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Article | October 31, 1996
Standards of identity
Modern technologies and processes are producing new versions of familiar food products that are tastier, more healthful or more nutritious. But because their composition may change significantly, these foods may not be called by their traditional names under current Standards of Identity (SI).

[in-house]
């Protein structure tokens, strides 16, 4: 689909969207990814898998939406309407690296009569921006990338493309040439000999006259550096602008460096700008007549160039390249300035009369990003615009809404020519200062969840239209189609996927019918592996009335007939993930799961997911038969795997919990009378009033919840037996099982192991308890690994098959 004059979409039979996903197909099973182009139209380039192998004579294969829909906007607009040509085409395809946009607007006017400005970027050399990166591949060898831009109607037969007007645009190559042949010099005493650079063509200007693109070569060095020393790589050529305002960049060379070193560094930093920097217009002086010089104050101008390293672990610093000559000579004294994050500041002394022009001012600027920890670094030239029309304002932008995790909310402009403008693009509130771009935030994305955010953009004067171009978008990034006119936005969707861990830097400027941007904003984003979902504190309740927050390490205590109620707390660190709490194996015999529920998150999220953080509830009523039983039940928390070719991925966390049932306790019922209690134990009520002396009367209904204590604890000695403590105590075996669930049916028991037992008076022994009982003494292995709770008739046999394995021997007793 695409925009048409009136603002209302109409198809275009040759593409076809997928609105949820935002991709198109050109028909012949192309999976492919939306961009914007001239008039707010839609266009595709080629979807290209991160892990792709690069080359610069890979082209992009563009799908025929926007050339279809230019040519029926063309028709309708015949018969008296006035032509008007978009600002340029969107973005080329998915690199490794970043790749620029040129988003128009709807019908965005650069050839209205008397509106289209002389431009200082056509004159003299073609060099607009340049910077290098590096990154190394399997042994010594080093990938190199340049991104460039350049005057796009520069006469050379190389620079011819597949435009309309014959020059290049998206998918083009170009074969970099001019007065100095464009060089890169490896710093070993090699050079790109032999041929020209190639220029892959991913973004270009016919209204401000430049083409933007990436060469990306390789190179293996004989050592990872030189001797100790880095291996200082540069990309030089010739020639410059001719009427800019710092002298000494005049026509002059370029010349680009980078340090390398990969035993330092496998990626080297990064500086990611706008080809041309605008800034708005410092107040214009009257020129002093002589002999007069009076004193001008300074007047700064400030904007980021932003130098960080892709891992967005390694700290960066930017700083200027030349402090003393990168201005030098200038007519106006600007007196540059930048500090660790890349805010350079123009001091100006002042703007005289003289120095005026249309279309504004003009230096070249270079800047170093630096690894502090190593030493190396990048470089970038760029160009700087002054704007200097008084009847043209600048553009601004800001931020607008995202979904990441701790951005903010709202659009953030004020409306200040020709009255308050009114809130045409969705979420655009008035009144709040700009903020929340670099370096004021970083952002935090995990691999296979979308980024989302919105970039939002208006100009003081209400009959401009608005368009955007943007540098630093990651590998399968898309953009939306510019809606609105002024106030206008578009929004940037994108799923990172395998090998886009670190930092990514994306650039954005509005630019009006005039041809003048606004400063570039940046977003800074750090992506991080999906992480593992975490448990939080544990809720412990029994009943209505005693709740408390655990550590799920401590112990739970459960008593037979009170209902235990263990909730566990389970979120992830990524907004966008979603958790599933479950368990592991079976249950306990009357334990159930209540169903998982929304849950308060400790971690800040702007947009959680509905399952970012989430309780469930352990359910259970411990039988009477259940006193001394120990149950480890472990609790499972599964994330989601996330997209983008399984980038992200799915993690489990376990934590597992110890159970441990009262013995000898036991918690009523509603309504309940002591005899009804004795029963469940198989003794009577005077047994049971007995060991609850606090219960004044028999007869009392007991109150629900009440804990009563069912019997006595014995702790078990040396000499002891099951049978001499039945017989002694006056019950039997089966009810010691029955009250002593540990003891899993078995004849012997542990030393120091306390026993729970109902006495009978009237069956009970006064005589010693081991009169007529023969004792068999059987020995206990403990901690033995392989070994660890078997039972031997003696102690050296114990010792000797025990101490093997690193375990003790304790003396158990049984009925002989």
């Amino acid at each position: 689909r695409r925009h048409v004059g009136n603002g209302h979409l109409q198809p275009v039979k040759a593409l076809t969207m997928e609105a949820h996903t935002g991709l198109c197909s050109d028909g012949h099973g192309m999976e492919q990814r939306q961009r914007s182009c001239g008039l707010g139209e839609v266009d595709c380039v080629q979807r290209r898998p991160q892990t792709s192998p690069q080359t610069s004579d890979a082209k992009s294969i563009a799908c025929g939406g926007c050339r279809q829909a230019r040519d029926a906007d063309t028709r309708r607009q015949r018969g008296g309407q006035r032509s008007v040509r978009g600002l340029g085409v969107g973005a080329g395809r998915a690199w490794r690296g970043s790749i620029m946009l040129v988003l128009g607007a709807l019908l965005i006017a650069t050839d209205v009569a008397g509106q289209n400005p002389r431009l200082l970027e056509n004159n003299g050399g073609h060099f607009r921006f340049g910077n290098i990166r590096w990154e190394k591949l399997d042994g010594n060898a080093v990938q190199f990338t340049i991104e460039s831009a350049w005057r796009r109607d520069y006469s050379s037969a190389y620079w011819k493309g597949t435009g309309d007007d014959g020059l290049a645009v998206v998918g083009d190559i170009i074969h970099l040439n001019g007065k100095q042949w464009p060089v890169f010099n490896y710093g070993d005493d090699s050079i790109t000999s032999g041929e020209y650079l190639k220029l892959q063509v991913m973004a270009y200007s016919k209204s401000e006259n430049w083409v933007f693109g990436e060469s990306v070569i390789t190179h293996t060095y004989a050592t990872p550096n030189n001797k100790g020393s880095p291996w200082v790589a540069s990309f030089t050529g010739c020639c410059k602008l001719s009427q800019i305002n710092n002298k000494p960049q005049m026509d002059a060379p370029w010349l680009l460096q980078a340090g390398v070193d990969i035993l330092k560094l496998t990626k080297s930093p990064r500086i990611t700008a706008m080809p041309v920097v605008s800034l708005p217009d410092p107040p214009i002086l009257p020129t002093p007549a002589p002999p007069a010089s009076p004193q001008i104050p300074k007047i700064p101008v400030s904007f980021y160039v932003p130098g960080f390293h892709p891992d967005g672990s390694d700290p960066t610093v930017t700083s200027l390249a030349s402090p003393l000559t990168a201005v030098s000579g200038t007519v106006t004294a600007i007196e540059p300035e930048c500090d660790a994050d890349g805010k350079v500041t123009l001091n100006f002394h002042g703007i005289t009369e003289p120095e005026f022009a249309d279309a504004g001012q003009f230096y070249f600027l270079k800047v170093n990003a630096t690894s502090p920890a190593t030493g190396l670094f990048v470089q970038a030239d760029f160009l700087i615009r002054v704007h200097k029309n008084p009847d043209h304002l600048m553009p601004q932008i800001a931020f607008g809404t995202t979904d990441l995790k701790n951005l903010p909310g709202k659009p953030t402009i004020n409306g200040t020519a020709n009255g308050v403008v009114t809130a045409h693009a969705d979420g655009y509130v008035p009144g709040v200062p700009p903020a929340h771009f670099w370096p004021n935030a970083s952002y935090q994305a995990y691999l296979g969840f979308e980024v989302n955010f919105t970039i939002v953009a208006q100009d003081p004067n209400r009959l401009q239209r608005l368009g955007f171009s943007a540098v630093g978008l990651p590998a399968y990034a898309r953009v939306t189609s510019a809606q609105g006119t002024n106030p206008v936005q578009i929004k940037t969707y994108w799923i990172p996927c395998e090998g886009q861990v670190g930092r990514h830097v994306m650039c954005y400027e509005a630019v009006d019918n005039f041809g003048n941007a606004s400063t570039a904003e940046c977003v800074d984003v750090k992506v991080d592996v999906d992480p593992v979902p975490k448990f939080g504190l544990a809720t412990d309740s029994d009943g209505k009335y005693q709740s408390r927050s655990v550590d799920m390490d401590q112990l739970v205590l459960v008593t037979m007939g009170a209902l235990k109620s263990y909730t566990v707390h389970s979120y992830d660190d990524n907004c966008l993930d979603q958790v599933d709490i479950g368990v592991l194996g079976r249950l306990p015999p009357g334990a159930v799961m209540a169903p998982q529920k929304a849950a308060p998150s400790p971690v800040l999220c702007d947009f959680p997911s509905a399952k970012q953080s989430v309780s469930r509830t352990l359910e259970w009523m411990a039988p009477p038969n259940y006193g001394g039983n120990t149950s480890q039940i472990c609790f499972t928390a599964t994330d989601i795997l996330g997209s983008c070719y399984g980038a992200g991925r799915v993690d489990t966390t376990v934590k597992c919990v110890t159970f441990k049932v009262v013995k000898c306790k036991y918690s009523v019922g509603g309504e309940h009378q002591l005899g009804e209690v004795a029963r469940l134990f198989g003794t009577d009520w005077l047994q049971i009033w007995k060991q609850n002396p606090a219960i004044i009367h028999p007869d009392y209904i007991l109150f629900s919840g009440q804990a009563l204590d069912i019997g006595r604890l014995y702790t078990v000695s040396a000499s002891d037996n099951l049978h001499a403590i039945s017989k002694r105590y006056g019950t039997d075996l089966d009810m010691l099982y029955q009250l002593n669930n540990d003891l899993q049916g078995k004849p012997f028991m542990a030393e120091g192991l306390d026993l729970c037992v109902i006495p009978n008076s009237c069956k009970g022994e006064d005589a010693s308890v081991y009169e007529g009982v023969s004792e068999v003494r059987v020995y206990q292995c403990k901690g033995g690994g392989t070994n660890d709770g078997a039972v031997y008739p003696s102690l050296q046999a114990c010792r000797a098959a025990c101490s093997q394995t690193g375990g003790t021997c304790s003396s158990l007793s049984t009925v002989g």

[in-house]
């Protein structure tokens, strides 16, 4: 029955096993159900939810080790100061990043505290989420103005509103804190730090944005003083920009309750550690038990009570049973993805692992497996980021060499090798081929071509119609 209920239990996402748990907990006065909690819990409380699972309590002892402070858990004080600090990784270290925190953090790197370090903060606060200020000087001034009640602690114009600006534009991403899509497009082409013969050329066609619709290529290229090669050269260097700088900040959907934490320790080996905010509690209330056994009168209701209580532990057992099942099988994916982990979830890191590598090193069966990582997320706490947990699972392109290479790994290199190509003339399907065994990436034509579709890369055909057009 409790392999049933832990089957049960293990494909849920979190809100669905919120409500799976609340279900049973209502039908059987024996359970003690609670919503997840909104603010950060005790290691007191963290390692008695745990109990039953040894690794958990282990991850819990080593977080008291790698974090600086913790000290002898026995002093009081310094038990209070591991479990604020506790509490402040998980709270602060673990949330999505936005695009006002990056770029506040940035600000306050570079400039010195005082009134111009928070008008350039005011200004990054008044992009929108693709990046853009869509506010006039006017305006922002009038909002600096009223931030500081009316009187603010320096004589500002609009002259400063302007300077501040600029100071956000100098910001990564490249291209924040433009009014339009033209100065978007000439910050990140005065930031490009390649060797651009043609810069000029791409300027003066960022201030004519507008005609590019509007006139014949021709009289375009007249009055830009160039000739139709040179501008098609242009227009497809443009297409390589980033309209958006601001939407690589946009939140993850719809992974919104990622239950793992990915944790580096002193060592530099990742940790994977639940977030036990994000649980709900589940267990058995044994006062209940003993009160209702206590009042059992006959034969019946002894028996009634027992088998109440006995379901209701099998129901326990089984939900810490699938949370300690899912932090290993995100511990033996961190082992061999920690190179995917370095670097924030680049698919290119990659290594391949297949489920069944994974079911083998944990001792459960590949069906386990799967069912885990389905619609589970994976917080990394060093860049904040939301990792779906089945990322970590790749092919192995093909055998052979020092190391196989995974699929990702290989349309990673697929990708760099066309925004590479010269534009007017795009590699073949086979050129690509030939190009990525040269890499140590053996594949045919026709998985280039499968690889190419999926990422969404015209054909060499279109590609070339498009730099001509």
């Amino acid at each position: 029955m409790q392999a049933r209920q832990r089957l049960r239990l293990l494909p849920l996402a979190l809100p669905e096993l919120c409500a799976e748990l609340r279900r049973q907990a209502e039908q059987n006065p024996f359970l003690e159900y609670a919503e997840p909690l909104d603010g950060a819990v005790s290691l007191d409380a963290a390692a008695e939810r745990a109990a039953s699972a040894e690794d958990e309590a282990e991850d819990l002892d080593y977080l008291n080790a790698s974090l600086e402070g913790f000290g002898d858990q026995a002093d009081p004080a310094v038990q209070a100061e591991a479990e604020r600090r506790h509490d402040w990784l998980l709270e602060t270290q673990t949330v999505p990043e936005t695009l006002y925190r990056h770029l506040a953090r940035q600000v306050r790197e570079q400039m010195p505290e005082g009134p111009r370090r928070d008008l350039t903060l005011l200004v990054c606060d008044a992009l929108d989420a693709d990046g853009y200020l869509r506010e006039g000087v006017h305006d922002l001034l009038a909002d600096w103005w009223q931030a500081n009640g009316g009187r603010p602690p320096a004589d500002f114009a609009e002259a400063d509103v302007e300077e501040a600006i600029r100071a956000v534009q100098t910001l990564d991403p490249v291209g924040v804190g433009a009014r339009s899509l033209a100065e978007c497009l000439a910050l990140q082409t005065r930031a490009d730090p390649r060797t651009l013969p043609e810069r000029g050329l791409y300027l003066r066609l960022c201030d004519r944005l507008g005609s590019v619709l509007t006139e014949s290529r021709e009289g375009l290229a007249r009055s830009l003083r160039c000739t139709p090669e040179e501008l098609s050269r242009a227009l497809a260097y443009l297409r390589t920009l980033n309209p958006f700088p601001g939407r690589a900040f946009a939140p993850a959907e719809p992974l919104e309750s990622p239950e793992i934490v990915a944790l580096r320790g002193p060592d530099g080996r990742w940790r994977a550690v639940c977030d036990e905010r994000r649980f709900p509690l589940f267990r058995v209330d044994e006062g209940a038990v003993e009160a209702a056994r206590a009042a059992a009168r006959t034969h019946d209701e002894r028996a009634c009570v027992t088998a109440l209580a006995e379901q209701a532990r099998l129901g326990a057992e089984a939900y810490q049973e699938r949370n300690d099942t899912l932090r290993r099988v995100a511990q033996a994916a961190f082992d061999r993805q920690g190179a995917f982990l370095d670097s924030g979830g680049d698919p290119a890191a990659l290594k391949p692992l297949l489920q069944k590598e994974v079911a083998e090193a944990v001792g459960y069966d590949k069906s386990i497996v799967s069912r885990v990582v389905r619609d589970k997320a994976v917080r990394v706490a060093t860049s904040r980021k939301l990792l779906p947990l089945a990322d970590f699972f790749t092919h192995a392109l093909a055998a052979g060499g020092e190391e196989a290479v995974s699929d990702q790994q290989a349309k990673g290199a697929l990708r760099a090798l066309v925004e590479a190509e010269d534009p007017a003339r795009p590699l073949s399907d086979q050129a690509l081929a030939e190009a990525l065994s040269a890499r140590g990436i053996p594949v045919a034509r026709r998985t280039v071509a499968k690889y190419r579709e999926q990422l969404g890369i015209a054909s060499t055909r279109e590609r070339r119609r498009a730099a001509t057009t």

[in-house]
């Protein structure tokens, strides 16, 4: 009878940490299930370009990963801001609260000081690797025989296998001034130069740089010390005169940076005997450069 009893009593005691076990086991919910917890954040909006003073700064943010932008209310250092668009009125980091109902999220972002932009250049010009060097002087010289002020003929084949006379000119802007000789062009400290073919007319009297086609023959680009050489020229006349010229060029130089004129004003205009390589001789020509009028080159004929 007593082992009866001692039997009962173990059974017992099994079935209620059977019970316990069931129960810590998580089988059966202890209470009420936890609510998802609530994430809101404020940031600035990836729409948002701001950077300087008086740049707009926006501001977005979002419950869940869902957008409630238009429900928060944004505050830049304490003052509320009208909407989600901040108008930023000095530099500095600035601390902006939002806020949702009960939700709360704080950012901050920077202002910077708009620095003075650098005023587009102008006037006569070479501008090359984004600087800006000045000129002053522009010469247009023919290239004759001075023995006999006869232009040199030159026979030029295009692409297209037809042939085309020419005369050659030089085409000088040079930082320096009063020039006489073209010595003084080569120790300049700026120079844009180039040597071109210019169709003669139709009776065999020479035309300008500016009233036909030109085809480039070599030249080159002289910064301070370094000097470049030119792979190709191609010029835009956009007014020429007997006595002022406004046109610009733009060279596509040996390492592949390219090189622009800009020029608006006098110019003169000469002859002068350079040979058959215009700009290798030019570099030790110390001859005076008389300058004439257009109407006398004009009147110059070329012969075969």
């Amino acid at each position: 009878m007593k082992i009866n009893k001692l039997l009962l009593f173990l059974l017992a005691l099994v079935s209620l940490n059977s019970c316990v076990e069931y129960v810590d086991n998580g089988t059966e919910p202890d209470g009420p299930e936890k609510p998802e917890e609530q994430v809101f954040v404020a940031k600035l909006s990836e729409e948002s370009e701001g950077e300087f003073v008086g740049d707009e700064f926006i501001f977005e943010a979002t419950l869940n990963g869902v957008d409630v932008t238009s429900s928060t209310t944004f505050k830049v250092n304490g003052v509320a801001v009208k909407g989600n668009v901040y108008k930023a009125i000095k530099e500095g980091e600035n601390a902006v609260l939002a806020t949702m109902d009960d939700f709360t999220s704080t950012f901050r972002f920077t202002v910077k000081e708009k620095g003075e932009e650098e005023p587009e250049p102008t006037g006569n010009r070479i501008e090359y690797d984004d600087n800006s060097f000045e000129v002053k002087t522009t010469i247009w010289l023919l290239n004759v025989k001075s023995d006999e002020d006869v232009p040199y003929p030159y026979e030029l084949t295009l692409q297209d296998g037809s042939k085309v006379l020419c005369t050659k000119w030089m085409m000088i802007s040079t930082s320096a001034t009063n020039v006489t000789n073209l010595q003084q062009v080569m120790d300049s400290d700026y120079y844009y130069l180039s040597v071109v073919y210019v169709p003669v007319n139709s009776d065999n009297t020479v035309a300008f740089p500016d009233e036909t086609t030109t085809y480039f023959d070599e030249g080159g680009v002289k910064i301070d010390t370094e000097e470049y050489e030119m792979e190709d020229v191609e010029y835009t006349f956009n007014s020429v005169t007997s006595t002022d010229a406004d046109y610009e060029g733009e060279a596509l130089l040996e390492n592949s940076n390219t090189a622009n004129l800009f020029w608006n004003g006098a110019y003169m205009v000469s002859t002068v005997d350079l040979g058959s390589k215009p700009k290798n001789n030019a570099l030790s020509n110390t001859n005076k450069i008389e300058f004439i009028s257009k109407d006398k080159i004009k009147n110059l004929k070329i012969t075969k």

The federal government has decided to update these standards to reflect the latest scientific developments while still meeting consumer expectations when they see a name on a package. The FDA issued an Advance Notice of Proposed Rulemaking (ANPR) for FDA-regulated foods in December 1995 and now USDA's Food Safety and Inspection Service (FSIS) published an ANPR for standards of identity and composition for meat and poultry products. FSIS proposed five alternatives to the current system: - percentage declaration of meat/poultry content in conjunction with standardized names; - general standards of identity for all meat and poultry products with deviations allowed as long as they're highlighted in the ingredient statement; - meat and poultry guidelines with different categories of meat or poultry products and recommended meat/poultry content based on consumer expectations; a product deviating from the recommended content would have to be labeled accordingly; - private certification of food products with certification based on consumer expectations; and - elimination of standards of identity and composition. Regina Hildwine director of technical regulatory affairs for the National Food Processors Association (NFPA) said this was an excellent opportunity to revise and update existing standards eliminate erroneous and unnecessary provisions and reflect advances in technology. She warned however that "the review process should not be viewed as an opportunity for a wholesale attack on food standards."
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